First to assess BRCA status

Myriad receives FDA approval on companion diagnostic for Lynparza in ovarian cancer

Lloyd Dunlap
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SALT LAKE CITY—Myriad Genetics Inc. has received approval from the U.S. Food and Drug Administration (FDA) for BRACAnalysis CDx to be used as the only companion diagnostic in conjunction with AstraZeneca’s drug Lynparza (olaparib). Lynparza is the first poly ADP-ribose polymerase (PARP) inhibitor for patients with germline mutations in BRCA1/2 advanced ovarian cancer who have had three or more lines of chemotherapy. BRACAnalysis CDx is Myriad’s first FDA-approved companion diagnostic for use with a novel PARP inhibitor.
Ron Rogers, Myriad’s executive vice president of corporate communications, explains that germline mutations are those that are inherited. Such a circumstance was what impelled Angelina Jolie to have a prophylactic double mastectomy based her family history.  
“Myriad is excited to offer the first and only FDA-approved companion diagnostic for Lynparza, which we believe opens a new door in personalized medicine and represents a big step forward in tailoring treatment for women with ovarian cancer,” said Mark Capone, president of Myriad Genetic Laboratories. “Less than 25 percent of ovarian cancer patients know their germline BRCA status, which is critical for any ovarian cancer patient who may be considered for treatment with Lynparza.”
BRACAnalysis CDx is reportedly a highly accurate molecular companion diagnostic test that identifies deleterious or suspected deleterious mutations in the BRCA1 and BRCA2 genes, using DNA obtained from a blood sample. BRACAnalysis CDx was shown in clinical studies to effectively identify patients with BRCA mutations who would be candidates for Lynparza. The approval of BRACAnalysis CDx demonstrates Myriad’s commitment, the company says, to developing companion diagnostics and is the culmination of an intensive, multiyear scientific collaboration with AstraZeneca to advance personalized medicine for women with ovarian cancer.
BRACAnalysis CDx is an in-vitro diagnostic device intended for the qualitative detection and classification of variants in the protein coding regions and intron/exon boundaries of the BRCA1 and BRCA2 genes using genomic DNA obtained from whole blood specimens collected in EDTA. Single nucleotide variants and small insertions and deletions (indels) are identified by polymerase chain reaction (PCR) and Sanger sequencing. Large deletions and duplications in BRCA1 and BRCA2 are detected using multiplex PCR. Results of the test are used as an aid in identifying ovarian cancer patients with deleterious or suspected deleterious germline BRCA variants eligible for treatment with Lynparza (olaparib). This assay is for professional use only and is to be performed only at Myriad Genetic Laboratories, a single FDA-approved laboratory site located in Salt Lake City.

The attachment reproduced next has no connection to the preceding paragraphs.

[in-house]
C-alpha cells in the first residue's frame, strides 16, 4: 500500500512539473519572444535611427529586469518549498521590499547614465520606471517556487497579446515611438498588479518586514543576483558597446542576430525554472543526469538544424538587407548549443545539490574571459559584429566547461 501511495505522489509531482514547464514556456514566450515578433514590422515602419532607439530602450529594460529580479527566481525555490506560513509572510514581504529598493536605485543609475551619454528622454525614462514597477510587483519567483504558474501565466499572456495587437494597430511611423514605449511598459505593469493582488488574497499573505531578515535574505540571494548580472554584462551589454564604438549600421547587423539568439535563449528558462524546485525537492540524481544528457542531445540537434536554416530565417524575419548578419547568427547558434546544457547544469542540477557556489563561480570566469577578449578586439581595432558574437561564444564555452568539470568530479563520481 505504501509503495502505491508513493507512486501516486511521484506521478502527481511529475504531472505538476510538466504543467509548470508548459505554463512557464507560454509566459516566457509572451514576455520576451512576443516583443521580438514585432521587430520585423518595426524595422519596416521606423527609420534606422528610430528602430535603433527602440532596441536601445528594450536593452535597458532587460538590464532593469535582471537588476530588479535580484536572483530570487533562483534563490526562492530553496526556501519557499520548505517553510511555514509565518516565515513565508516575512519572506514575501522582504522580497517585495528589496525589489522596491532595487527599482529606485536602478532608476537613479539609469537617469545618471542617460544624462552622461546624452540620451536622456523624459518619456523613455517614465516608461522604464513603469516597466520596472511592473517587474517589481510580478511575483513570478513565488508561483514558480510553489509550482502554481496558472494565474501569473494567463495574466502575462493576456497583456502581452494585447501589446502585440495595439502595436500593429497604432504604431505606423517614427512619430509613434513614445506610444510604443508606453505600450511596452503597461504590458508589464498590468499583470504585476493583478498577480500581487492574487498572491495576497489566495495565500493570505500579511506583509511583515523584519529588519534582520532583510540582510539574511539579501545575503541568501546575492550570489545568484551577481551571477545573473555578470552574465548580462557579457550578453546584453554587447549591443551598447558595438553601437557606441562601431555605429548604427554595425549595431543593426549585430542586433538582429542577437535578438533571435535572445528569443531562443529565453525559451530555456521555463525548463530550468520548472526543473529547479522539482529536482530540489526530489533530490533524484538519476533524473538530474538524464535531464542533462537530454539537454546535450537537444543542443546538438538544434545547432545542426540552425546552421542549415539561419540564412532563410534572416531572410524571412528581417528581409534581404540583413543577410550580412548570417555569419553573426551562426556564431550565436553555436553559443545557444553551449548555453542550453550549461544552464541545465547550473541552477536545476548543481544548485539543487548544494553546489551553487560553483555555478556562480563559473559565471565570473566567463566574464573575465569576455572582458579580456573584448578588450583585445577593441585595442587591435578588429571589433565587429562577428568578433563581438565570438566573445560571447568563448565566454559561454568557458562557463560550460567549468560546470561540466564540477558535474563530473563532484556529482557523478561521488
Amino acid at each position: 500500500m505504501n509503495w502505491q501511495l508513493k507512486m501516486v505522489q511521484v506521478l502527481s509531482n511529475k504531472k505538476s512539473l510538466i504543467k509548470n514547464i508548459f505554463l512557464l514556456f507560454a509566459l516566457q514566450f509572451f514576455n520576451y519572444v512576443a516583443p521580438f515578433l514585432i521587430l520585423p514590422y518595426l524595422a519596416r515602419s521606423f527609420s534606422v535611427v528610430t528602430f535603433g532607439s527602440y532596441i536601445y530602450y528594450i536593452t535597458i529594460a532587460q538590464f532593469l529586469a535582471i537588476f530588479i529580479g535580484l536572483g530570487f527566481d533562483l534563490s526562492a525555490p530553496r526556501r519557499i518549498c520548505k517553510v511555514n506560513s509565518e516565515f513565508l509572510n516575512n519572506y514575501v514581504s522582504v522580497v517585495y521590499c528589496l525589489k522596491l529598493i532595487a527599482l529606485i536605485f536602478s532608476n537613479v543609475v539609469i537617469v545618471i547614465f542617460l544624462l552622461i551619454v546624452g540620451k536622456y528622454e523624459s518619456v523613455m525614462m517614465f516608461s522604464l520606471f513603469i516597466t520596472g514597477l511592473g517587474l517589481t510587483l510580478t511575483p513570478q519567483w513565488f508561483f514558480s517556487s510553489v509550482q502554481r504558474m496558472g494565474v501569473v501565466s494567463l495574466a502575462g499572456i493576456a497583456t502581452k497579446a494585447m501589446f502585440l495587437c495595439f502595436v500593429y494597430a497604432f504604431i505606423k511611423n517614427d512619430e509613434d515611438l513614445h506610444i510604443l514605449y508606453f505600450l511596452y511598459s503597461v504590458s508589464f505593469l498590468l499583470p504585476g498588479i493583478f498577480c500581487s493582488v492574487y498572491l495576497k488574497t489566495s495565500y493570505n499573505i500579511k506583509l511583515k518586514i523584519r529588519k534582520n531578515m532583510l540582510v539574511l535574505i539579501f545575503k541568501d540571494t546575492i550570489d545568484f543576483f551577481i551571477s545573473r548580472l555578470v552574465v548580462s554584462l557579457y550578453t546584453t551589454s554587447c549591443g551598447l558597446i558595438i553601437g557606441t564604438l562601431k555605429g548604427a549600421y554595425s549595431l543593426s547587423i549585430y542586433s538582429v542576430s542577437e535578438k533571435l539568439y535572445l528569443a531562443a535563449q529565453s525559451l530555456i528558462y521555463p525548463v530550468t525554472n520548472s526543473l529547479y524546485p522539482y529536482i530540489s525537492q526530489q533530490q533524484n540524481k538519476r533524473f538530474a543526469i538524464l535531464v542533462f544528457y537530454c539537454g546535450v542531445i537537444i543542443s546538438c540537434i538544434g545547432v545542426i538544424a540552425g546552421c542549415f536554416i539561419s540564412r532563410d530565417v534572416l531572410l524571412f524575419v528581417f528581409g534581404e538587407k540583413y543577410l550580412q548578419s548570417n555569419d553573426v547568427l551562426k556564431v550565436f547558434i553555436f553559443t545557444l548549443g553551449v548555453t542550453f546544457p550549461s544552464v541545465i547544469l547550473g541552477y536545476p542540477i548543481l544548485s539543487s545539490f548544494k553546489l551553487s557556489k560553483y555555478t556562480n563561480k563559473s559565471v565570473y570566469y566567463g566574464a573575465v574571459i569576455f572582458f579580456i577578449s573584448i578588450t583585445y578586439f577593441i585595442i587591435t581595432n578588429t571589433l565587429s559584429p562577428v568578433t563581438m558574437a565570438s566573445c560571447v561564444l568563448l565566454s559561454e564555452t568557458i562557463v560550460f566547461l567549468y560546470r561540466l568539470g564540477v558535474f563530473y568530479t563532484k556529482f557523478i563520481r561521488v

“Myriad has proven its ability to navigate a rigorous FDA regulatory approval process that included a comprehensive review of our DNA sequencing, large rearrangement detection and variant interpretation processes. Patients can be confident their BRACAnalysis CDx test results from Myriad are highly accurate,” said Capone. “Our scientific excellence, reputation for high quality and regulatory experience are key reasons why Myriad is fast becoming the partner of choice for many biopharmaceutical companies seeking to co-develop companion diagnostic tests. We hope to expand our collaborations and further diversify our product portfolio.”
One example of such expansion is being developed for the European market—a BRACAnalysis using tumor tissue that will be valid for both inherited and so-called sporadic mutations caused by errors in cell division or by environmental damage. Rogers estimates that this test may identify up to 44 percent more patients eligible for Lynparza than would be identified by the blood test alone.
Myriad Genetics is actively collaborating with several biopharmaceutical companies to further evaluate BRACAnalysis CDx as an investigational companion diagnostic for use with other PARP inhibitors and chemotherapeutic agents and for use in many other solid tumor types.  

Lloyd Dunlap

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